• The cat may suffer from an accidental overdose

Diagnosis of Advantage Flea Medication Allergy in Cats

If you suspect that your cat is having a reaction to his Advantage flea medication, contact your veterinarian. Take the container and packaging to the appointment with you so your veterinarian can be sure of what is giving your cat problems. Your veterinarian will ask you questions about the type of medication he is on to help fight his fleas. He will then take a closer look at his symptoms and gather information about them, such as when they began and the severity. 

The veterinarian may thoroughly wash and rinse your dog to remove any of the treatment and begin giving him fluids to help with hydration and to stabilize his symptoms. He will take blood work, urinalysis, and a biochemistry profile. The blood testing will focus on your feline’s serum levels. Although blood testing and urine testing are not always absolute, your veterinarian will be able to rule out other illnesses by taking a close look at your cat’s symptoms and having the knowledge that he began having a reaction after the application of the product.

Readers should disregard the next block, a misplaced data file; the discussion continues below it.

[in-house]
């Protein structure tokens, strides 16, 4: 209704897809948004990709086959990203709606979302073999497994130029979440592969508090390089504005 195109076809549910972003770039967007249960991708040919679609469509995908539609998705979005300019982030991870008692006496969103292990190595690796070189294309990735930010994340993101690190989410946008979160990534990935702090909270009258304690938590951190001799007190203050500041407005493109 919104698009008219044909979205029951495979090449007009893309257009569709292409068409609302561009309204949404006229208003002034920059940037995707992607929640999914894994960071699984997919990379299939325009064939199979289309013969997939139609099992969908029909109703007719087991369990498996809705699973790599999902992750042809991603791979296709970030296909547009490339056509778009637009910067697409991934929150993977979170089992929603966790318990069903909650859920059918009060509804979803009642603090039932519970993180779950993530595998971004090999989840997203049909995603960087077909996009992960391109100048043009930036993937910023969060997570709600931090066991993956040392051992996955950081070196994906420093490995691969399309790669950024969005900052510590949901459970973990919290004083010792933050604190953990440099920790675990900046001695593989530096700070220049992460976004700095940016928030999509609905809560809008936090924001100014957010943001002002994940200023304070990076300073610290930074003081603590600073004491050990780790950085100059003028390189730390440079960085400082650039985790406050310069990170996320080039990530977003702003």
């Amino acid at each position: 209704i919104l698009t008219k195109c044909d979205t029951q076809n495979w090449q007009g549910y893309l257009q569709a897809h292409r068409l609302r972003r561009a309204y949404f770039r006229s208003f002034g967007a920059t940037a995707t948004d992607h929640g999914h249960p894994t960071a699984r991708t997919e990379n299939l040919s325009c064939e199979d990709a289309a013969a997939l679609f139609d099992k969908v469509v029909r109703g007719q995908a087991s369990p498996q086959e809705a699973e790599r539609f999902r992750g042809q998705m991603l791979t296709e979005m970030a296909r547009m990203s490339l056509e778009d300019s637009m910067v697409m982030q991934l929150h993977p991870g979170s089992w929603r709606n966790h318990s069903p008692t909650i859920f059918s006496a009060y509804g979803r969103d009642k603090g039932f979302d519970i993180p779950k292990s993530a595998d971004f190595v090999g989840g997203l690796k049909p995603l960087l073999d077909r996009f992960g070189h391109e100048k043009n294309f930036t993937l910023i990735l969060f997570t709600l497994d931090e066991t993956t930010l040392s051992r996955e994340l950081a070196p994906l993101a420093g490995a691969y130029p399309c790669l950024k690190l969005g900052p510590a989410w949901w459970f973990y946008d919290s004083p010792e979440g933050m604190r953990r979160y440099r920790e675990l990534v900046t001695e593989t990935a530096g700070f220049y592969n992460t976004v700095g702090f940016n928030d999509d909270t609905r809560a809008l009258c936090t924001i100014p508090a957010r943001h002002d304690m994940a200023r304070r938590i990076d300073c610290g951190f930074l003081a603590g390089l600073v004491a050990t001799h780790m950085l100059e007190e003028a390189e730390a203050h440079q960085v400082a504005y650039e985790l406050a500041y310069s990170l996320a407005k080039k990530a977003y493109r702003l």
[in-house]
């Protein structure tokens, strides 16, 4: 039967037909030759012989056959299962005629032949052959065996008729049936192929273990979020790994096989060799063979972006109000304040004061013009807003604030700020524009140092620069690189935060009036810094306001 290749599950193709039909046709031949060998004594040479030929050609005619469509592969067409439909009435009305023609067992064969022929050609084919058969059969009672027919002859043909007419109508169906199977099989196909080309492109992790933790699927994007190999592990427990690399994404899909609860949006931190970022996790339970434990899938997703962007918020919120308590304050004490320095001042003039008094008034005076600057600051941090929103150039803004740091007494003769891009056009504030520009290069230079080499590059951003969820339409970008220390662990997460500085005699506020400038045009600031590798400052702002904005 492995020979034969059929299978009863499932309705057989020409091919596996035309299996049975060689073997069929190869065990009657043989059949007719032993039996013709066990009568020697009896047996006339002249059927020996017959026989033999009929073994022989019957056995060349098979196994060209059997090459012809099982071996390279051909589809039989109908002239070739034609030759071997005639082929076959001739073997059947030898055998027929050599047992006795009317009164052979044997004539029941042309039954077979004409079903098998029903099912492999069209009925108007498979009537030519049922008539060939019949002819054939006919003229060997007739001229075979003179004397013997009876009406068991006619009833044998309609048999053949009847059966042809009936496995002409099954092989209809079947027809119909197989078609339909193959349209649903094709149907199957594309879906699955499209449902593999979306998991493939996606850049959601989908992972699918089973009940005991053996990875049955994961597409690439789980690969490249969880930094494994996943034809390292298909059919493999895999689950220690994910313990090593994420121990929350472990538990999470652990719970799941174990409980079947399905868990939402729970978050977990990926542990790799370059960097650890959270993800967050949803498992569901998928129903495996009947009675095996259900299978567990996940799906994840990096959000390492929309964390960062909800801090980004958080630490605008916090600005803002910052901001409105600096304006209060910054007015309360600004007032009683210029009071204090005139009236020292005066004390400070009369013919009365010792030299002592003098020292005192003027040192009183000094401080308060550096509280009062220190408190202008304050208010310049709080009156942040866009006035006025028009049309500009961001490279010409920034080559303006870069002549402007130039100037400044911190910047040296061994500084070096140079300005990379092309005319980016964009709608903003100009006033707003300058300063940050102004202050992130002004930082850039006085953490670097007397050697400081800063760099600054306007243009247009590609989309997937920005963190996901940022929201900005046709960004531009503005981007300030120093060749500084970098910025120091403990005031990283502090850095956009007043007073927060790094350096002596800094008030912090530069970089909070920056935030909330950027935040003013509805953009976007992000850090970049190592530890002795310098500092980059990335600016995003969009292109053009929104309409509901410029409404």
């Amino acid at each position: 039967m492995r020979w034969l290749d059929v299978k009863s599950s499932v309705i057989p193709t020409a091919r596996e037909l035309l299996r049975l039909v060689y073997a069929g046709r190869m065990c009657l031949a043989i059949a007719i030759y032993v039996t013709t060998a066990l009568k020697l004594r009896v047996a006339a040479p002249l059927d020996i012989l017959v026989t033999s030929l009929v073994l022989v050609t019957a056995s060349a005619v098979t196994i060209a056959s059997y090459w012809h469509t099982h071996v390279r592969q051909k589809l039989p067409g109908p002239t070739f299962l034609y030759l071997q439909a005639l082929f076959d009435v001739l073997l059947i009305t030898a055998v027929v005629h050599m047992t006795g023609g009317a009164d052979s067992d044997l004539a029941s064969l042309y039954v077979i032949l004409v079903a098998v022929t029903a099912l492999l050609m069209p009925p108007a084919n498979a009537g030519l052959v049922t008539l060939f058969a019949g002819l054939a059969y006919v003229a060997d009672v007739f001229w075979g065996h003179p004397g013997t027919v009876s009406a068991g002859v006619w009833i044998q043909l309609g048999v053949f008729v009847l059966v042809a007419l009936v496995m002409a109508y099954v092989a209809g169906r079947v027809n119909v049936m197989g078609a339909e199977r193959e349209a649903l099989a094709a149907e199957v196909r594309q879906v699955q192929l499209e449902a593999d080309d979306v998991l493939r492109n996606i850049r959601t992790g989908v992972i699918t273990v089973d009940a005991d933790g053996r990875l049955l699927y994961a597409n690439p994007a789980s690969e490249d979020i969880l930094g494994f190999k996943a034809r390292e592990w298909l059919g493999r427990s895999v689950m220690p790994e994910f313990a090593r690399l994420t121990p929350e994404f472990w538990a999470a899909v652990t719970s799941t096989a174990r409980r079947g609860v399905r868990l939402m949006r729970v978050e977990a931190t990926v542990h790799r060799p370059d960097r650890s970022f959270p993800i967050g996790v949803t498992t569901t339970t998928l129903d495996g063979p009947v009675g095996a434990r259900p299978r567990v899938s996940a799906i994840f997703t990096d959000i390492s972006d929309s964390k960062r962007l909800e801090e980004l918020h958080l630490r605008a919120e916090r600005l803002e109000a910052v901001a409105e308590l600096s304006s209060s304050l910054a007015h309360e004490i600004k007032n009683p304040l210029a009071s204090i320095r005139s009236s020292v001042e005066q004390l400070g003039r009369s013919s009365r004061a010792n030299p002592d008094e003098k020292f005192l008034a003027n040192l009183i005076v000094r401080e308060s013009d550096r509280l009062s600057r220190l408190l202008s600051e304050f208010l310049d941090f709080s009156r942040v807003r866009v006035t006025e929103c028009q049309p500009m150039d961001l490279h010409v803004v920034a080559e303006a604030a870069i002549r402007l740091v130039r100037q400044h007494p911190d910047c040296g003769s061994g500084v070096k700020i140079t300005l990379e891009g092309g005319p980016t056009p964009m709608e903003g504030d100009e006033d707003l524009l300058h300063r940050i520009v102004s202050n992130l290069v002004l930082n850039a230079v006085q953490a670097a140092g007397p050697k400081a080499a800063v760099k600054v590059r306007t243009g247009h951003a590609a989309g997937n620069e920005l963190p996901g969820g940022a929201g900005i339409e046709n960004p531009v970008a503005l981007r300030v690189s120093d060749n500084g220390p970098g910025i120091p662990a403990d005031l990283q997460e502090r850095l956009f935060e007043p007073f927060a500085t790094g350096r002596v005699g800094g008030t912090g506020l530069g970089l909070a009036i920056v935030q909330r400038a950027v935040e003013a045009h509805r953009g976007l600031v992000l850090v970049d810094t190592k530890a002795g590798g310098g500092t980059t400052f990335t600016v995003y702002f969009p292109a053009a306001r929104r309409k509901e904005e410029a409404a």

Treatment of Advantage Flea Medication Allergy in Cats

Unfortunately, there is no treatment for imidacloprid toxicity. Your veterinarian will explain to you what you can do at home, and will treat his symptoms. Treatment methods may include:

Decontamination

Your veterinarian may have already washed and thoroughly rinsed your cat to help rid his skin and fur of the toxic ingredient.

Avoid Exposure

Your veterinarian will suggest to you that you avoid all further applications of the medication. He may also suggest holistic methods to help control and get rid of fleas.

Gastric Lavage

For severe cases of poisoning, such as if your cat has ingested the medication, your veterinarian may perform gastric lavage to help rid his stomach contents of the medication. This treatment method will be followed up with a dosage of activated charcoal and possibly a dosage of laxatives.

Fluids

Your veterinarian may want to keep your cat for a day or two and monitor his progress as he is on IV fluids. The fluids will help your cat remain hydrated and help further flush out any toxins.

Recovery of Advantage Flea Medication Allergy in Cats